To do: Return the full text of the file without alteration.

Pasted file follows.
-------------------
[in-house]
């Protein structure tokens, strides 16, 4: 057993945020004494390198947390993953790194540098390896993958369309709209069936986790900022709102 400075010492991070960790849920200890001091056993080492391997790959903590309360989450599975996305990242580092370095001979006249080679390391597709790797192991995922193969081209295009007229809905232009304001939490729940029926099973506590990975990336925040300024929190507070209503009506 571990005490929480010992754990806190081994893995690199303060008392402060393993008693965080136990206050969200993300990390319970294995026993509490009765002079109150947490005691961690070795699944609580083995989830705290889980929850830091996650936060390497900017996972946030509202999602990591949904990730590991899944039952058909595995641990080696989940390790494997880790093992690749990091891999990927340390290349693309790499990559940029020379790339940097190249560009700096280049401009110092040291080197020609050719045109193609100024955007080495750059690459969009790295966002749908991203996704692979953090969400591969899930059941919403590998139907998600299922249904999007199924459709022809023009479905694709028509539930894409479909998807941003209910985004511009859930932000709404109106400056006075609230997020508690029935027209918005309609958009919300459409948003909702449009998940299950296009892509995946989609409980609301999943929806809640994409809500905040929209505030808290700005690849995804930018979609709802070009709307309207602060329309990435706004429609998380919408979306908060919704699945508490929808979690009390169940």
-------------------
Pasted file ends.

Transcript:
[in-house]
């Protein structure tokens, strides 16, 4: 057993945020004494390198947390993953790194540098390896993958369309709209069936986790900022709102 400075010492991070960790849920200890001091056993080492391997790959903590309360989450599975996305990242580092370095001979006249080679390391597709790797192991995922193969081209295009007229809905232009304001939490729940029926099973506590990975990336925040300024929190507070209503009506 571990005490929480010992754990806190081994893995690199303060008392402060393993008693965080136990206050969200993300990390319970294995026993509490009765002079109150947490005691961690070795699944609580083995989830705290889980929850830091996650936060390497900017996972946030509202999602990591949904990730590991899944039952058909595995641990080696989940390790494997880790093992690749990091891999990927340390290349693309790499990559940029020379790339940097190249560009700096280049401009110092040291080197020609050719045109193609100024955007080495750059690459969009790295966002749908991203996704692979953090969400591969899930059941919403590998139907998600299922249904999007199924459709022809023009479905694709028509539930894409479909998807941003209910985004511009859930932000709404109106400056006075609230997020508690029935027209918005309609958009919300459409948003909702449009998940299950296009892509995946989609409980609301999943929806809640994409809500905040929209505030808290700005690849995804930018979609709802070009709307309207602060329309990435706004429609998380919408979306908060919704699945508490929808979690009390169940």